Response to commentators – Day 2:

Some brief responses to some very good and provocative comments today:

First, one commentator asks for “evidence” that gay marriage will produce the individualistic and communitarian benefits I predict. Asking for evidence of results is perfectly appropriate once a proposition has been tested somewhere. But of course there were no gay marriages anywhere until the day before yesterday, so there’s no direct evidence about the effects yet. It’s coming, now that we’ve got gay marriage in one state and several countries. I expect it will favor the argument for gay marriage, though even then we’ll be having lots of debates about what the evidence means. This subject is full employment for family policy wonks for many years to come.

In the meantime, the lack of direct evidence is hardly decisive against any proposed reform. The best we can do when any reform – like giving women the right to vote – is proposed is to reason from our common experience, our values, and whatever evidence we have that seems relevant to the question. I’ve tried to do that.

Second, one commentator notes a potential contradiction in my claim that gay marriage will give state-provided benefits to gay families and at the same time reduce services those families demand from the state. It’s not a contradiction, but perhaps a paradox, that’s true of all marriages. Most of the legal marriage “benefits” that cost the government resources come at the end of the relationship or at selected points of weakness during the relationship. The relative service reduction, on the other hand, is an ongoing product of the fact that people with caretakers already have a triage expert on hand to deal with health and other problems that arise.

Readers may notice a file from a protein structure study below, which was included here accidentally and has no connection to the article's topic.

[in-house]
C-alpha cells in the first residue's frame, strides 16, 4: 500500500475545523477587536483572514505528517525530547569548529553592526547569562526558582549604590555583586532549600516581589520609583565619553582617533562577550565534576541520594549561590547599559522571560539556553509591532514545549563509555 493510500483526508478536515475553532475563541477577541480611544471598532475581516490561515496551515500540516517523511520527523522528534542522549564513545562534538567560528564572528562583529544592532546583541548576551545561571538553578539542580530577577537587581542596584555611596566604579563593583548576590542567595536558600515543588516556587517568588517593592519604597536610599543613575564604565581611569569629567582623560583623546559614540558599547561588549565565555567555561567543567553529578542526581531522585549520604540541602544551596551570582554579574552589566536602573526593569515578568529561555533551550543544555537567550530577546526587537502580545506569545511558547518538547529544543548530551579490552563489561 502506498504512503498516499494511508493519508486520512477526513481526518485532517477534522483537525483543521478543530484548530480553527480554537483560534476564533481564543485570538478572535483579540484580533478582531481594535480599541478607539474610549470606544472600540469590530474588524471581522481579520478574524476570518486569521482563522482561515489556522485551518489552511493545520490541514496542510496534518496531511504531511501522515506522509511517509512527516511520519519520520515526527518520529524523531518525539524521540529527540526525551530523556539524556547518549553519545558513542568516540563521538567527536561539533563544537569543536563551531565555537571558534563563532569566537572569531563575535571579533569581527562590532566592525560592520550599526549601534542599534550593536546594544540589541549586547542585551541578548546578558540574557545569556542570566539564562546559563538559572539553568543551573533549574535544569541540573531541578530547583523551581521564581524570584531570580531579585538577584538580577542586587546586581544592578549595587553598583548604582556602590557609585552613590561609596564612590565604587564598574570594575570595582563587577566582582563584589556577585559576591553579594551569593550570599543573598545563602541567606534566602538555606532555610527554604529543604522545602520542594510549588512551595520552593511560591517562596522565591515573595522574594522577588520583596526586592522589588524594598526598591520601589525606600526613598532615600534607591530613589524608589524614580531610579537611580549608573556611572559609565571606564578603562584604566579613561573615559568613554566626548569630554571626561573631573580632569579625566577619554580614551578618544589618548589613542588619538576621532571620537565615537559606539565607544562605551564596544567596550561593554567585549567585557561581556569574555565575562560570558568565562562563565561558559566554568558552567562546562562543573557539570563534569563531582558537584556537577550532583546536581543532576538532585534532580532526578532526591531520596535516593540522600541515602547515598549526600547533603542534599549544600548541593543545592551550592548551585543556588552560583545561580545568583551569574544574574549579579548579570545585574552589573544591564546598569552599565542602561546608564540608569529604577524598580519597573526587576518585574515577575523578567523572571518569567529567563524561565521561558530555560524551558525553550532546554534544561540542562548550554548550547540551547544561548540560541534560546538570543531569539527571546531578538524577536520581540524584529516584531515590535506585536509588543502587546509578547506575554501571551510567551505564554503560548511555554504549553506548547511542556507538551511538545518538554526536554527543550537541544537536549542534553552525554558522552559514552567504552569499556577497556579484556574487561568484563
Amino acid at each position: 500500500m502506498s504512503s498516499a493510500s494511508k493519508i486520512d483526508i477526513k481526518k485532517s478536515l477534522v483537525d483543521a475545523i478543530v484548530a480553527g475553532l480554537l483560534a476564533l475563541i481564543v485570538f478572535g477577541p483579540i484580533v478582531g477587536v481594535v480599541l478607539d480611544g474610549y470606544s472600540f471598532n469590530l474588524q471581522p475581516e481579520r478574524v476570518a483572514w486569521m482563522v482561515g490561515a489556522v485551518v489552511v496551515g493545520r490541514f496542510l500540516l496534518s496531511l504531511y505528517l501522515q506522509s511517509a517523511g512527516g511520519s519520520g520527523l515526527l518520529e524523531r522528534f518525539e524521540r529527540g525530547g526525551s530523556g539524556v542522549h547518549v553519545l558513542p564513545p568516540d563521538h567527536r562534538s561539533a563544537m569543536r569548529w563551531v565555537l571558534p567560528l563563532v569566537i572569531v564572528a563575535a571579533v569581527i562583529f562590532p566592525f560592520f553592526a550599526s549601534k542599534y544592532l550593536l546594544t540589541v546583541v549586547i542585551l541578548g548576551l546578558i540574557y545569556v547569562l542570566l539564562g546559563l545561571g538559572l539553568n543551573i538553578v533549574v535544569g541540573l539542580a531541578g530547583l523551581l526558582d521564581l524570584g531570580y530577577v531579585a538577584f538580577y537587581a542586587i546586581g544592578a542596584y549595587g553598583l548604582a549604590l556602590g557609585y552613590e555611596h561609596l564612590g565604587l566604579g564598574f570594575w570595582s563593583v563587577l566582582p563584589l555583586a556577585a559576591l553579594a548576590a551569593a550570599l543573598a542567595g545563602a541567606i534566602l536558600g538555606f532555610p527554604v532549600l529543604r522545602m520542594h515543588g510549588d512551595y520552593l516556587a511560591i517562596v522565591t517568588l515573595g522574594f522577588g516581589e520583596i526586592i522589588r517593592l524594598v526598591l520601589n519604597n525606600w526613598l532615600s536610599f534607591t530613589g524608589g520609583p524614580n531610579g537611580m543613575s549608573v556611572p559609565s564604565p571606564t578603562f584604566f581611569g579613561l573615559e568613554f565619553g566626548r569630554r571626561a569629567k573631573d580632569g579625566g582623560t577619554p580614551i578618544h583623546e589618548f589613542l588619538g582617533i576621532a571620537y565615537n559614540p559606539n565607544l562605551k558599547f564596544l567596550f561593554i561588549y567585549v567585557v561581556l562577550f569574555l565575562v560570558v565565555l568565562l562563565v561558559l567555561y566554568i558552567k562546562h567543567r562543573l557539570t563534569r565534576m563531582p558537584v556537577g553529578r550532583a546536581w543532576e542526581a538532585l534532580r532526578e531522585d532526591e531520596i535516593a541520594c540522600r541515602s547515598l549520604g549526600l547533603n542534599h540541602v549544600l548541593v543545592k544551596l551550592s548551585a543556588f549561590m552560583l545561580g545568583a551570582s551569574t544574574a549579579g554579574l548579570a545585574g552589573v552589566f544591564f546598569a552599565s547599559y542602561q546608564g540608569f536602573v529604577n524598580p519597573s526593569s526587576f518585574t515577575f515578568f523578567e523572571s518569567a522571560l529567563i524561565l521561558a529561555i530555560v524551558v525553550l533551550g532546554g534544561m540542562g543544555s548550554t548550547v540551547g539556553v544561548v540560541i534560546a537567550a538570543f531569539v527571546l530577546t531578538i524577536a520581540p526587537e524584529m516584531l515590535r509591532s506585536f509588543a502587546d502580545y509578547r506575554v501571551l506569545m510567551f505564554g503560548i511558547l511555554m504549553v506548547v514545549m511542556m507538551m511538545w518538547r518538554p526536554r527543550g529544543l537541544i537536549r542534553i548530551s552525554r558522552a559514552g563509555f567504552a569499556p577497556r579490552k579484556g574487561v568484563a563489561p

Third, some commentators have suggested that the best thing would be to give up on marriage entirely, for libertarian or practical reasons, and leave the marriage business to churches. I think this would be a bad idea for lots of reasons, but it’s beyond the scope of the argument about gay marriage. I am arguing for gay marriage within the existing framework, a framework that is likely not going away.

Fourth, please have patience with me on polygamy and questions like, why experiment now with an institution that’s already in trouble? etc. I promise I won’t let the week go by without dealing with these very important considerations.

Fifth, in response to “Humble Law Student” and “Law Student Kate”: Great ideas. I’d seriously consider reforms to strengthen marriage, like divorce reform, counseling periods, etc. Even civil adultery penalties, enforced at dissolution. Perhaps covenant marriages, for people who really want that old-time commitment. It’s not in the interest of gay families to go to all this trouble only to enter a weakened and dying institution. I think these other reform questions can and should be addressed independently of gay marriage because I think gay marriage is a proposal to strengthen marriage, although almost nobody except Jon Rauch has yet thought of it that way. This very debate, through which the traditionalist case for gay marriage is reaffirming what’s best and most important about marriage, is in its own way a contribution to revitalizing marriage. Gay marriage is a good idea, but it also matters how and why we get there.

By the way, Rauch’s book, “Gay Marriage: Why It is Good for Gays, Good for Straights, and Good for America,” is the best single book making the case for gay marriage.

Finally, I want to thank the commentator who noted that, in linking two otherwise distinct families, marriage also provides spouses with a network of supporters (or caregivers) who now take a special interest in their in-law that they tend not take before the marriage. And, of course, the children in the marriage get two sets of families to care about their future. Double the birthday presents!

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